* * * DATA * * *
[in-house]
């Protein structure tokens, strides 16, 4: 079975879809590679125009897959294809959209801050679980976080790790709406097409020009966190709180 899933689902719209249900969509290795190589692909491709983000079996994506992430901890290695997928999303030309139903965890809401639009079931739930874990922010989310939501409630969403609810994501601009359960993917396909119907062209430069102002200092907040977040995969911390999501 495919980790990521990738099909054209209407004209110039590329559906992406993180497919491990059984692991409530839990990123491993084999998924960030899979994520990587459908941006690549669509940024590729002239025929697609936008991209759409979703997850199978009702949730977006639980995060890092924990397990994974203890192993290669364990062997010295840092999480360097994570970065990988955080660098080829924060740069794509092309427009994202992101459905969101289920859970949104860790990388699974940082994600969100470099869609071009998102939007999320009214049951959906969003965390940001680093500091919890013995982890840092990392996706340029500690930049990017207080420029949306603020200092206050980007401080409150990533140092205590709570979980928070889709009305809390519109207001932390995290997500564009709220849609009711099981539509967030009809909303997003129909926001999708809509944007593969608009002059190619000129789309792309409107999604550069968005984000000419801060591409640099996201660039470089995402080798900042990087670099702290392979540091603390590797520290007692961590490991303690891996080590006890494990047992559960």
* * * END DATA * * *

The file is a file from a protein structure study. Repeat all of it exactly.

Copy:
[in-house]
């Protein structure tokens, strides 16, 4: 079975879809590679125009897959294809959209801050679980976080790790709406097409020009966190709180 899933689902719209249900969509290795190589692909491709983000079996994506992430901890290695997928999303030309139903965890809401639009079931739930874990922010989310939501409630969403609810994501601009359960993917396909119907062209430069102002200092907040977040995969911390999501 495919980790990521990738099909054209209407004209110039590329559906992406993180497919491990059984692991409530839990990123491993084999998924960030899979994520990587459908941006690549669509940024590729002239025929697609936008991209759409979703997850199978009702949730977006639980995060890092924990397990994974203890192993290669364990062997010295840092999480360097994570970065990988955080660098080829924060740069794509092309427009994202992101459905969101289920859970949104860790990388699974940082994600969100470099869609071009998102939007999320009214049951959906969003965390940001680093500091919890013995982890840092990392996706340029500690930049990017207080420029949306603020200092206050980007401080409150990533140092205590709570979980928070889709009305809390519109207001932390995290997500564009709220849609009711099981539509967030009809909303997003129909926001999708809509944007593969608009002059190619000129789309792309409107999604550069968005984000000419801060591409640099996201660039470089995402080798900042990087670099702290392979540091603390590797520290007692961590490991303690891996080590006890494990047992559960």